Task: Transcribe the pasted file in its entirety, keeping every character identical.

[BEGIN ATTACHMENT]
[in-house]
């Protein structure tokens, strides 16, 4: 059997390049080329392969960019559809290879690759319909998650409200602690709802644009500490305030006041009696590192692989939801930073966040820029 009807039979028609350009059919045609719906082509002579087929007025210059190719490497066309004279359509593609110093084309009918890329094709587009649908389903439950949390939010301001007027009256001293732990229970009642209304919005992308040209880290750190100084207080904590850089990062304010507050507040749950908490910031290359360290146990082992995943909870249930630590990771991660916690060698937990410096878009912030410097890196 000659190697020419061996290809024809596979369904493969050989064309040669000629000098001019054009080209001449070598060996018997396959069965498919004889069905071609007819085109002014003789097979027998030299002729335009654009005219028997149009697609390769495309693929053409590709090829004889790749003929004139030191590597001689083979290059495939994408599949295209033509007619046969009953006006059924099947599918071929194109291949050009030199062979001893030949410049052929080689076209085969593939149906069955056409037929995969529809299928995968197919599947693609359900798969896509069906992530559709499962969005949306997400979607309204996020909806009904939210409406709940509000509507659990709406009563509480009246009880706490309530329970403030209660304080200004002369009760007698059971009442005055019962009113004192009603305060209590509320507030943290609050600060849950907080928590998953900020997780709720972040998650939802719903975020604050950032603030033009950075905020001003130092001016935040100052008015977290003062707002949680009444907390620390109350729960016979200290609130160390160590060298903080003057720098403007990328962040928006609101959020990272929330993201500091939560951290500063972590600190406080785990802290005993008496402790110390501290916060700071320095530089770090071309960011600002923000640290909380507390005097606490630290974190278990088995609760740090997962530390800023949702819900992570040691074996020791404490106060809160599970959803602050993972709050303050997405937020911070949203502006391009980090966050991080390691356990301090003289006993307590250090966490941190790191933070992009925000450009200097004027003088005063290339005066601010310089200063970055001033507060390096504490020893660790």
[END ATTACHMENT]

[in-house]
């Protein structure tokens, strides 16, 4: 059997390049080329392969960019559809290879690759319909998650409200602690709802644009500490305030006041009696590192692989939801930073966040820029 009807039979028609350009059919045609719906082509002579087929007025210059190719490497066309004279359509593609110093084309009918890329094709587009649908389903439950949390939010301001007027009256001293732990229970009642209304919005992308040209880290750190100084207080904590850089990062304010507050507040749950908490910031290359360290146990082992995943909870249930630590990771991660916690060698937990410096878009912030410097890196 000659190697020419061996290809024809596979369904493969050989064309040669000629000098001019054009080209001449070598060996018997396959069965498919004889069905071609007819085109002014003789097979027998030299002729335009654009005219028997149009697609390769495309693929053409590709090829004889790749003929004139030191590597001689083979290059495939994408599949295209033509007619046969009953006006059924099947599918071929194109291949050009030199062979001893030949410049052929080689076209085969593939149906069955056409037929995969529809299928995968197919599947693609359900798969896509069906992530559709499962969005949306997400979607309204996020909806009904939210409406709940509000509507659990709406009563509480009246009880706490309530329970403030209660304080200004002369009760007698059971009442005055019962009113004192009603305060209590509320507030943290609050600060849950907080928590998953900020997780709720972040998650939802719903975020604050950032603030033009950075905020001003130092001016935040100052008015977290003062707002949680009444907390620390109350729960016979200290609130160390160590060298903080003057720098403007990328962040928006609101959020990272929330993201500091939560951290500063972590600190406080785990802290005993008496402790110390501290916060700071320095530089770090071309960011600002923000640290909380507390005097606490630290974190278990088995609760740090997962530390800023949702819900992570040691074996020791404490106060809160599970959803602050993972709050303050997405937020911070949203502006391009980090966050991080390691356990301090003289006993307590250090966490941190790191933070992009925000450009200097004027003088005063290339005066601010310089200063970055001033507060390096504490020893660790």